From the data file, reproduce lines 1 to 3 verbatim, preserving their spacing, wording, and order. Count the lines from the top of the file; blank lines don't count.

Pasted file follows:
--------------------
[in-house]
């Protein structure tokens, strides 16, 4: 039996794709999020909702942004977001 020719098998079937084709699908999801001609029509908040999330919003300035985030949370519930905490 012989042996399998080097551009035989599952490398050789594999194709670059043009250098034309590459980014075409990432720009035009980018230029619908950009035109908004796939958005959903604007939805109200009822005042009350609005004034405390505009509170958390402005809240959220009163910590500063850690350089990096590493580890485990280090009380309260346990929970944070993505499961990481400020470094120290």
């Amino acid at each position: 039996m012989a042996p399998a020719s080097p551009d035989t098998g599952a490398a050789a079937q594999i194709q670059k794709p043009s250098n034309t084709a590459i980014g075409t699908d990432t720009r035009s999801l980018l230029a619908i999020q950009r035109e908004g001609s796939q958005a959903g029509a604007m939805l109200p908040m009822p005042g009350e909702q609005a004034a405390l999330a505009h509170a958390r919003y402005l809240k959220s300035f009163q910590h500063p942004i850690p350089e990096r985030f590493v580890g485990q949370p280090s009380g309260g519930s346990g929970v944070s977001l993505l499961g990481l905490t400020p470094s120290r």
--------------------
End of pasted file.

[in-house]
């Protein structure tokens, strides 16, 4: 039996794709999020909702942004977001 020719098998079937084709699908999801001609029509908040999330919003300035985030949370519930905490 012989042996399998080097551009035989599952490398050789594999194709670059043009250098034309590459980014075409990432720009035009980018230029619908950009035109908004796939958005959903604007939805109200009822005042009350609005004034405390505009509170958390402005809240959220009163910590500063850690350089990096590493580890485990280090009380309260346990929970944070993505499961990481400020470094120290």
């Amino acid at each position: 039996m012989a042996p399998a020719s080097p551009d035989t098998g599952a490398a050789a079937q594999i194709q670059k794709p043009s250098n034309t084709a590459i980014g075409t699908d990432t720009r035009s999801l980018l230029a619908i999020q950009r035109e908004g001609s796939q958005a959903g029509a604007m939805l109200p908040m009822p005042g009350e909702q609005a004034a405390l999330a505009h509170a958390r919003y402005l809240k959220s300035f009163q910590h500063p942004i850690p350089e990096r985030f590493v580890g485990q949370p280090s009380g309260g519930s346990g929970v944070s977001l993505l499961g990481l905490t400020p470094s120290r």